YEREVAN — Prime Minister Nikol Pashinian has reaffirmed his government’s intention to deepen Armenia’s relations with neighboring Iran despite U.S. economic sanctions re-imposed on the Islamic Republic.

“We intend to deepen not only economic but also political relations with Iran. All prerequisites for that exist in Armenia,” he told reporters during a weekend visit to Vanadzor.

Pashinian spoke while attending the official opening of an Armenian-Iranian joint venture that will manufacture pressurized gas cylinders in Armenia’s third largest city.

Top executives of the Iranian company Rad Sane and its Armenian partners that have built the plant also announced other investment projects when they met with Pashinian before the ceremony. In particular, they are planning to assemble Iranian-designed cars in Armenia.

“Our cars could enter the Armenian market already in March,” said Arayik Asrian, a co-owner of the new plant.

“I said during our conversation that we are very interested in having new investments flow in from Iran and more Iranian tourists visit Armenia,” stressed Pashinian.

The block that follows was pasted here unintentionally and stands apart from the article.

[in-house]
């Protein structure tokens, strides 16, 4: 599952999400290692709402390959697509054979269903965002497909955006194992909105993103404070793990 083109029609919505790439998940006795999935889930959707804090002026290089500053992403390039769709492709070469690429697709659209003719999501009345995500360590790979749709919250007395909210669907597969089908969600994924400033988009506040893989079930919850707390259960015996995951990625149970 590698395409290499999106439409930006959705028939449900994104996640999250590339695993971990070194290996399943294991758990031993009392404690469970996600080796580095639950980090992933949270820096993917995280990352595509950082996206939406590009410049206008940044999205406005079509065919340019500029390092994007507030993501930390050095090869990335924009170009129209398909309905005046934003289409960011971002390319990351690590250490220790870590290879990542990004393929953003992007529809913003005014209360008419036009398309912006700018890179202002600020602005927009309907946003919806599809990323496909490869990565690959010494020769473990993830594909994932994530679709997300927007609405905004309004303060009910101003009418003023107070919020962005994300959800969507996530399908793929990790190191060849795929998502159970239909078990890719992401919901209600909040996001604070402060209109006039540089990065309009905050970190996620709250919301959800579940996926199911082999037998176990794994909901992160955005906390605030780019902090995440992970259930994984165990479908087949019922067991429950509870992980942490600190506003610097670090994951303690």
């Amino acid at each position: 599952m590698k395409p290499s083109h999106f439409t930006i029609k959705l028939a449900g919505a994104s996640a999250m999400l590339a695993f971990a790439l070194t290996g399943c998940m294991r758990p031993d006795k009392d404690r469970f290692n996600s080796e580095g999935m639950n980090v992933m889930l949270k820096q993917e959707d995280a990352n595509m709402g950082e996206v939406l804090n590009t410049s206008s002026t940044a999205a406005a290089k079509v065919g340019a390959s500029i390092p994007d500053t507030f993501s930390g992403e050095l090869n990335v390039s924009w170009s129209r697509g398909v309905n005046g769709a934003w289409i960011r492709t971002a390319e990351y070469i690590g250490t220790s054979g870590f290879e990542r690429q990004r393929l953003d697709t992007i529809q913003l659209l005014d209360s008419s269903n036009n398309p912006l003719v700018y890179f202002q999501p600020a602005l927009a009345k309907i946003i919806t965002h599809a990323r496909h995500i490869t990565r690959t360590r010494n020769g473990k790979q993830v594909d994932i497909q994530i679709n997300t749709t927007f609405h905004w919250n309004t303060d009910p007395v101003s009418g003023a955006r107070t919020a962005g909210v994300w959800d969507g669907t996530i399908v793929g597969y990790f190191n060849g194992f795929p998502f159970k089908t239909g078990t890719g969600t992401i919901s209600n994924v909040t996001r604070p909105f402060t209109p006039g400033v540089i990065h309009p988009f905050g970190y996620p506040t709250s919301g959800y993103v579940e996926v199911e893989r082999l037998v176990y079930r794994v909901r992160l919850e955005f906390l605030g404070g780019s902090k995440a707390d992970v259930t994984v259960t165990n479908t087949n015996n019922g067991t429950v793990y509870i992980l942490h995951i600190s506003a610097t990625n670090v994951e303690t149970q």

The Armenian leader already pledged last month to “develop relations with Iran very intensively.” He said the United States “understands our situation and policy.”

Earlier in November, a team of officials from the U.S. state and treasury departments visited Yerevan to explain the sanctions Armenia’s government and private sector. Iran was also high on the agenda of U.S. National Security Adviser John Bolton’s October trip to Armenia.

Bolton said he hold Pashinian that Washington will enforce the sanctions “very vigorously.” Commercial and other traffic through the Armenian-Iranian border is therefore “going to be a significant issue,” he said.

Pashinian said his government is doing its best to minimize the negative impact of the sanctions on Iranians doing business in Armenia. He again acknowledged that in the last few months Armenian commercial banks have closed the accounts of Iranian citizens living in the country.

Pashinian insisted that the U.S. administration “has no problem” with law-abiding Iranian nationals having bank accounts in Armenia. Armenian banks, he said, are simply afraid of being blacklisted by Washington.

“Some banks have already realized that there won’t be problems with the accounts of private individuals [from Iran] who have not been sanctioned,” he went on. “This is not a state problem but we are now very closely cooperating, discussing and talking to solve that problem.”

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